147 1990s 1990         

Microsoft ships Windows 3.0 NewTek Video Toaster First edition of Graphics Gems published by Academic Press (Andrew Glassner, editor) US Patent awarded to Pixar for point sampling Richard Shoup and Alvy Ray Smith receive the 1990 ACM SIGGRAPH CG Achievement Award 3D Studio (AutoDesk) Windows 3.0 IBM RS6000 workstation John Wiley & Sons begins publishing The Journal of Visualization and Computer Animation

1991               

World Wide Web (CERN) Jim Kajiya receives the 1991 ACM SIGGRAPH CG Achievement Award Andy van Dam receives the 1991 ACM SIGGRAPH Steven A. Coons Award Disney and PIXAR agree to create 3 films, including the first computer animated fulllength film Toy Story ILM produces Terminator 2 The Academy of Motion Pictures Arts and Sciences Special Achievement Award for Visual Effects for Total Recall (Metrolight Studios) Beauty and the Beast (Disney) Symbolics Graphics Division sold to Nichimen Graphics Motorola 68040 Kodak PhotoCD JPEG/MPEG SunSoft - software subsidiary of Sun Microsystems SGI Indigo workstation Disney (Randy Cartwright, David Coons, Lem Davis, Tom Hahn, Jim Houston, Mark Kimball, Dylan Kohler, Peter Nye, Mike Shaantzis, David Wolf) get Academy Scientific and Engineering Award for CAPS production system. Ray Feeney, Richard Keeney and Richard Lundell get Academy Scientific and Engineering Award for the Solitair Film Recorder .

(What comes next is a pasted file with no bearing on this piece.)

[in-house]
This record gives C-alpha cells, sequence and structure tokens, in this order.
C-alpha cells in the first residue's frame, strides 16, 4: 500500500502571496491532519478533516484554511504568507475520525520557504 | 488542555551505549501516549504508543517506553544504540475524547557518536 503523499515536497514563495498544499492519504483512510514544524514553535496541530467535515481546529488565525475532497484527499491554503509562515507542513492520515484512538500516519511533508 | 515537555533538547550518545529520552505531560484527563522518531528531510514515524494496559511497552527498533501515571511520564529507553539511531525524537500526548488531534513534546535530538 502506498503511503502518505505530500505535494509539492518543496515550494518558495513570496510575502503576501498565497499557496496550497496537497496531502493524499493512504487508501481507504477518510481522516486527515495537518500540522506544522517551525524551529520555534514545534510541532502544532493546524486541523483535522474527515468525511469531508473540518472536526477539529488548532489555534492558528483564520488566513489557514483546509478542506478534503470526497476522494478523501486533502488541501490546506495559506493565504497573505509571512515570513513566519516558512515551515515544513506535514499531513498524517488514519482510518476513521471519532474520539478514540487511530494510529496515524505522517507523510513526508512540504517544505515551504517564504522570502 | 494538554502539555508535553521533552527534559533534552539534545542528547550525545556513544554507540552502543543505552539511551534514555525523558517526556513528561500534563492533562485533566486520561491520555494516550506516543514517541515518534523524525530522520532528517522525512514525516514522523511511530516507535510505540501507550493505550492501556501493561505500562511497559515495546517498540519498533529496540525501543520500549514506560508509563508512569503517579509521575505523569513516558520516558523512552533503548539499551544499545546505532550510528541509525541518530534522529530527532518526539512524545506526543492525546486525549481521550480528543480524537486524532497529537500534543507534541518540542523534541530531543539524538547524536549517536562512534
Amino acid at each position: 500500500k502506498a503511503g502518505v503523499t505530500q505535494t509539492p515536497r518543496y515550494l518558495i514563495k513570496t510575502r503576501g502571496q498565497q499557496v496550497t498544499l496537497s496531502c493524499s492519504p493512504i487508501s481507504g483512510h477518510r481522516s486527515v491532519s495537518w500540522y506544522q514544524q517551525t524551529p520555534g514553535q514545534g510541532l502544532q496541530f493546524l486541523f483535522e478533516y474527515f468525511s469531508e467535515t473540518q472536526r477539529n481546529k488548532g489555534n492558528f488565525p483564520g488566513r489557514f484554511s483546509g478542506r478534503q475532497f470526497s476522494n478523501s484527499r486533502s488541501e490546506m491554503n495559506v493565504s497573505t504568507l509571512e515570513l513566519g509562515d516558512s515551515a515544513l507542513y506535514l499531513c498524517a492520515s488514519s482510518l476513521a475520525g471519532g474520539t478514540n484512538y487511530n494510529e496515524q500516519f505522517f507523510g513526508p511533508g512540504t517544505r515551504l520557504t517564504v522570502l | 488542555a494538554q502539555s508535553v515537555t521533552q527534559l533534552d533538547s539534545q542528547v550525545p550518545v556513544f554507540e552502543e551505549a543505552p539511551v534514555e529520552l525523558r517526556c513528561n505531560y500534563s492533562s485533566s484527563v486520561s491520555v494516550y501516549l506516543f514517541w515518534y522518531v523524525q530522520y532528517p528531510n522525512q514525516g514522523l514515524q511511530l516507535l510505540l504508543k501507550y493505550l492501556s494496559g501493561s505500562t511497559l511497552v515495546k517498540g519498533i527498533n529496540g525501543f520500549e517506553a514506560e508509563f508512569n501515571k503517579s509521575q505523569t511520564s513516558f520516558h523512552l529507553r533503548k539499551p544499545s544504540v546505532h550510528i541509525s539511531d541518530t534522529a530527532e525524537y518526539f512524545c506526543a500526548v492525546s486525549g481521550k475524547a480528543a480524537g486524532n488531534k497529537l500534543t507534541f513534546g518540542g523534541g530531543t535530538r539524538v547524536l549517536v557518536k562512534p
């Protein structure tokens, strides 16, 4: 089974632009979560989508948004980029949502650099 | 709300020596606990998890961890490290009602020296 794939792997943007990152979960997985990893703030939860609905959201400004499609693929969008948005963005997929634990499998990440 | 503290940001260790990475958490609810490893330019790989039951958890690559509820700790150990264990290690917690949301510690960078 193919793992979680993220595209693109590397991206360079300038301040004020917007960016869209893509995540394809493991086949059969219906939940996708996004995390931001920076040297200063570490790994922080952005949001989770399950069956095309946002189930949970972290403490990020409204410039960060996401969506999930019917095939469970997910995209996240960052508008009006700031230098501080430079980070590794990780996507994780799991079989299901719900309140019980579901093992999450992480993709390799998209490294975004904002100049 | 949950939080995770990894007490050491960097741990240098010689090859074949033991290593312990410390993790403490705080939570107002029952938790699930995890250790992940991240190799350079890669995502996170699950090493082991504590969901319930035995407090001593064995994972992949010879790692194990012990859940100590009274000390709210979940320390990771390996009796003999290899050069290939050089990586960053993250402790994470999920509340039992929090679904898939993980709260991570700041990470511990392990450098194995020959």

1992       

QuickTime introduced (Apple) Henry Fuchs receives the 1992 ACM SIGGRAPH CG Achievement Award Softimage goes public SGI acquires MIPS OpenGL (SGI) released University of Illinois debuts CAVE virtual reality technology at SIGGRAPH 92 Lawnmower Man (Effects by Angel Studios and Xaos)

148      US Patent awarded to Pixar for Non-Affine Image Warping VIFX uses flock animation with Prism software to create large groups of animals Tom Brigham and Doug Smythe and ILM get Academy Technical Achievement Award for morphing technique (MORF) Loren Carpenter, Rob Cook, Ed Catmull, Tom Porter, Pat Hanrahan, Tony Apodaca and Darwyn Peachey get the Academy Scientific and Engineering Award for Renderman Novell buys UNIX from AT&T - $150M (transfers UNIX trademark to X/Open standards organization in 1993)